Due to how this package is designed the most room for error is during normalization, by normalizing variables that do not require or cannot accept it, like character variables. Another good source of error is not including drop = TRUE for your target, or y, vector which will prevent the model from running. Finally, given the way this example verifies results it is vital to convert the target into a factor as the data has to be in similar kind in order for R to give you an output.

This walkthrough uses data from the UCI Machine Learning Repository under Breast Cancer Wisconsin (Diagnostic) Data Set (Rdocumentation for KNN). Also, statology’s “how to create a confusion matrix”.

library(tidyverse)

# For KNN
library(class)
library(caret)

# Import the Dataset
view(df)

# the first column is an identifier so remove that, anything that does not aid in classifying can be removed
df <- df[-1]

# See the count of the target, either B, benign, or M, malignant
table(df[1])

# Normalize the Dataset

normal <- function(x) { return ((x - min(x)) / (max(x) - min(x))) }

# Apply to what needs to be normalized, in this case not the target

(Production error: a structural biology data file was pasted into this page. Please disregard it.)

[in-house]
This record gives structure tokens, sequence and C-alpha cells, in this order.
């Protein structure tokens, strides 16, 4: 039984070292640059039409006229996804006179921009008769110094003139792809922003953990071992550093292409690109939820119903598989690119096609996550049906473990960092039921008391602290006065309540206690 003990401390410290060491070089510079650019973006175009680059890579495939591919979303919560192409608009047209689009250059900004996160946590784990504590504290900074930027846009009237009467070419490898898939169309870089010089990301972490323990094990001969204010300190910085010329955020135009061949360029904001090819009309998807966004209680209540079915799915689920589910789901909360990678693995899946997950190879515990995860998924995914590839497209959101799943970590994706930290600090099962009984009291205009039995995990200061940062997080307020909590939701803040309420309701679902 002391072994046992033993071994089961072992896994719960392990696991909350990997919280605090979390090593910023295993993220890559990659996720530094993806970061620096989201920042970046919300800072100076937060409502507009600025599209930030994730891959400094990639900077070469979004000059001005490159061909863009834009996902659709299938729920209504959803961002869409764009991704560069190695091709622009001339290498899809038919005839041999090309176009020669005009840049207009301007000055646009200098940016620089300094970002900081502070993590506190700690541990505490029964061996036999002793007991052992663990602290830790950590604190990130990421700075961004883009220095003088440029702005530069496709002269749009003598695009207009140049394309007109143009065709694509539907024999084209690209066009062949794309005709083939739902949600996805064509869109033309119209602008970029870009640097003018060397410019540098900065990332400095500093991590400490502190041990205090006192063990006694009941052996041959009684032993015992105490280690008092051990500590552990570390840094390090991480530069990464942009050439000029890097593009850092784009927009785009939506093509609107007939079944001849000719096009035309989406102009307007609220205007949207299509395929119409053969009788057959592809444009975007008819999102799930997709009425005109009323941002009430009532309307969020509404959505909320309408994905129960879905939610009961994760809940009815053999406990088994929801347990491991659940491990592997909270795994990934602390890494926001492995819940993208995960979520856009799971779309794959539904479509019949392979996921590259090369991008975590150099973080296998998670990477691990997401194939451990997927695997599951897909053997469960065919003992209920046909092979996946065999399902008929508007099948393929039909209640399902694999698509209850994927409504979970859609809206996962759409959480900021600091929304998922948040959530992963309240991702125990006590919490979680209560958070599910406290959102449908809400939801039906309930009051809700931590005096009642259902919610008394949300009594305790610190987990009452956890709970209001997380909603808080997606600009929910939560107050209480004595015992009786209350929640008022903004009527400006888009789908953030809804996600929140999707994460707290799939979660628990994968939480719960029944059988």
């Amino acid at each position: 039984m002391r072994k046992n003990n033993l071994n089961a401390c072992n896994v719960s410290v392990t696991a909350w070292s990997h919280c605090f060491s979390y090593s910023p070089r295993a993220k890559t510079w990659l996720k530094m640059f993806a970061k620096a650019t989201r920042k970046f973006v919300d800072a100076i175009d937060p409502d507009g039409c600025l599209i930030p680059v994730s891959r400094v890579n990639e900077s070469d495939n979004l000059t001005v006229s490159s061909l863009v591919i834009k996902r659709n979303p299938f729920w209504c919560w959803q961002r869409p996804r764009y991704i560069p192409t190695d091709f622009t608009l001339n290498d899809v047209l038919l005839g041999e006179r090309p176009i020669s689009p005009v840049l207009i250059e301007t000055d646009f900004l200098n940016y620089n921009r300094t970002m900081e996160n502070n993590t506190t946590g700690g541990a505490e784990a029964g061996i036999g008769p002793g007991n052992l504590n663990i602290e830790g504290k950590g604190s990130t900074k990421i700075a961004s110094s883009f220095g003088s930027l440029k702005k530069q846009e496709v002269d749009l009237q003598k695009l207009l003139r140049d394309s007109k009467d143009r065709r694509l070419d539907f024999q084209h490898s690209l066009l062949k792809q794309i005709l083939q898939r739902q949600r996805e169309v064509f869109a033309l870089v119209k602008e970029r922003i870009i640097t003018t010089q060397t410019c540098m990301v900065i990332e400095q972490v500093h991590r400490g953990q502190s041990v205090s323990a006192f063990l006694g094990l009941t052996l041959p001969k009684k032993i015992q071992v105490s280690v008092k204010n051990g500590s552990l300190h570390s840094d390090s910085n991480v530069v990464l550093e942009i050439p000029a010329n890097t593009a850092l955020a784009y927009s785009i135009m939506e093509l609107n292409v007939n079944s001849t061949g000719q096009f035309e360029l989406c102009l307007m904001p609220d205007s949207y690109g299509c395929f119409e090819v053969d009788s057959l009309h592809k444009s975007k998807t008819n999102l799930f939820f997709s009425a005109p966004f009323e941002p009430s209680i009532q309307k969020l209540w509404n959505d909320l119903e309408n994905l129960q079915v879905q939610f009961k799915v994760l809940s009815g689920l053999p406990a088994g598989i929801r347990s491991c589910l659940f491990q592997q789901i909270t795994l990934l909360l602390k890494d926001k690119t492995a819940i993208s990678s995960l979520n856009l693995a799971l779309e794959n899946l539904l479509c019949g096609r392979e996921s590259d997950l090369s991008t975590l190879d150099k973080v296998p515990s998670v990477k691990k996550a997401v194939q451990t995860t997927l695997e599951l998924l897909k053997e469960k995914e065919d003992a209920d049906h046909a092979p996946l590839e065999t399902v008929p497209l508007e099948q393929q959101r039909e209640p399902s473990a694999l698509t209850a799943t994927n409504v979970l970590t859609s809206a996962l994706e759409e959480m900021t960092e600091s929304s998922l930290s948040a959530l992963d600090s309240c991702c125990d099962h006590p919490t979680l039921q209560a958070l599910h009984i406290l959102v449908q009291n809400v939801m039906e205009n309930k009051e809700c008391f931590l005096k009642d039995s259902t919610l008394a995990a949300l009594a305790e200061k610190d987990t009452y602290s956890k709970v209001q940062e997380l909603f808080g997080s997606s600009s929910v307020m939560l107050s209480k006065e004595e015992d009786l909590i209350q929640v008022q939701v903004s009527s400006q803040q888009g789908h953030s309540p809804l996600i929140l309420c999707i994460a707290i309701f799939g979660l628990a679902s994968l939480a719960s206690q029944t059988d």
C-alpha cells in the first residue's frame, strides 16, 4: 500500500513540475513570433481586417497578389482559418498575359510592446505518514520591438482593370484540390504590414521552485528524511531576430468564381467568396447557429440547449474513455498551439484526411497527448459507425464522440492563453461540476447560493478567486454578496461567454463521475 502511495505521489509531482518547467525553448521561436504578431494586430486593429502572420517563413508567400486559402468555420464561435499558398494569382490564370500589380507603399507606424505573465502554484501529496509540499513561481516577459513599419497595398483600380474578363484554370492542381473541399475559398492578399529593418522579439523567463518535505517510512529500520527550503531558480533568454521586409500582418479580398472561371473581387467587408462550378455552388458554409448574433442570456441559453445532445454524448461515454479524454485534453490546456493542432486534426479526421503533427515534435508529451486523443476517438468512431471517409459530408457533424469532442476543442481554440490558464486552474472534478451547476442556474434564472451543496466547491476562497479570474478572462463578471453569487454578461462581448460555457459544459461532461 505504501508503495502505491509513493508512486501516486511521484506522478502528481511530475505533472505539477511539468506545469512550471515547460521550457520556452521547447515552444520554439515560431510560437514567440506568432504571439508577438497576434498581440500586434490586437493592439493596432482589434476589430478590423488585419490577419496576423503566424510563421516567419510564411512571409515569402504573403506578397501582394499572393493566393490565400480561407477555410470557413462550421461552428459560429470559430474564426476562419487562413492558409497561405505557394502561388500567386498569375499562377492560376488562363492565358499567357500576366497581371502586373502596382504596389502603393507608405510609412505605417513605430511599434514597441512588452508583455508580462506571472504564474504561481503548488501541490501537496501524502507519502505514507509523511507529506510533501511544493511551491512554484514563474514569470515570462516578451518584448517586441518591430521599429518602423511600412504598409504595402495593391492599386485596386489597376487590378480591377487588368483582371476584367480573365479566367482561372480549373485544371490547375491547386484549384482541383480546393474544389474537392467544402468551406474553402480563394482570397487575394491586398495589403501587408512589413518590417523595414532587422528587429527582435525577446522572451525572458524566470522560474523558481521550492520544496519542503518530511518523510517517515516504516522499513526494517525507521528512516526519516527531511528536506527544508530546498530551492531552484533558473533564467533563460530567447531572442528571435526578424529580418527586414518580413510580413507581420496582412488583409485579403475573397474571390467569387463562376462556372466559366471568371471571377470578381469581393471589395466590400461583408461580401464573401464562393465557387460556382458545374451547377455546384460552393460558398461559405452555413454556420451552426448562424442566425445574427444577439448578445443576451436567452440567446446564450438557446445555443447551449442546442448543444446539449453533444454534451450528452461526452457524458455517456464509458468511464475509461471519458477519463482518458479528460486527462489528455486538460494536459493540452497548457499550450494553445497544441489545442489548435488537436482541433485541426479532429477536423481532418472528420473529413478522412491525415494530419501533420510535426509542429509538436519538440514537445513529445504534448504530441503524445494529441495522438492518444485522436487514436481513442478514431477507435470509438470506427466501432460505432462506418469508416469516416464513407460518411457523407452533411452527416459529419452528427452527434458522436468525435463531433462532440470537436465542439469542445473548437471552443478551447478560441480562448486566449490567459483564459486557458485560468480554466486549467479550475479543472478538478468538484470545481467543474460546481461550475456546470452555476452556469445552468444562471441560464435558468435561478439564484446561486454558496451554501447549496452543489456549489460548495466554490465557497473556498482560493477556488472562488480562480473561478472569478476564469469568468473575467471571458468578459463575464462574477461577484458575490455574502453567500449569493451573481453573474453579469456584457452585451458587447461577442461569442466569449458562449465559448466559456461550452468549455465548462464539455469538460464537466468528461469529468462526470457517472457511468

df_norm <- as.data.frame(lapply(df[2:31], normal))

# Verify that normalization has occurred
summary(df_norm[1])
summary(df_norm[3])
summary(df_norm[11])
summary(df_norm[23])

# Split the dataframe into test and train datasets - note there are two dataframes
# First test and train from the features, here is an example of about a 70/30 split for testing and training
x_train <- df_norm[1:397,]
x_test <- df_norm[398:568,]

# Now test and train for the target - here it is important that you do ", 1" to indicate only one column
# It will not work unless you use drop = TRUE
y_train <- df[1:397, 1, drop = TRUE]
y_test <- df[398:568, 1, drop = TRUE]

# The purpose of installing those packages were to use these next functions, first KNN
# Like the Python example states, the best practice for a choice of K unless assigned is the square root of the number of observations
pred <- knn(train = x_train, test = x_test, cl = y_train, k = 23)

# Confusion Matrix from Caret

# KNN converts to a factor with two levels so we need to make sure the test dataset is similar
y_test <- y_test %>% factor(levels = c("B", "M"))

# See how well the model did
confusionMatrix(y_test, pred)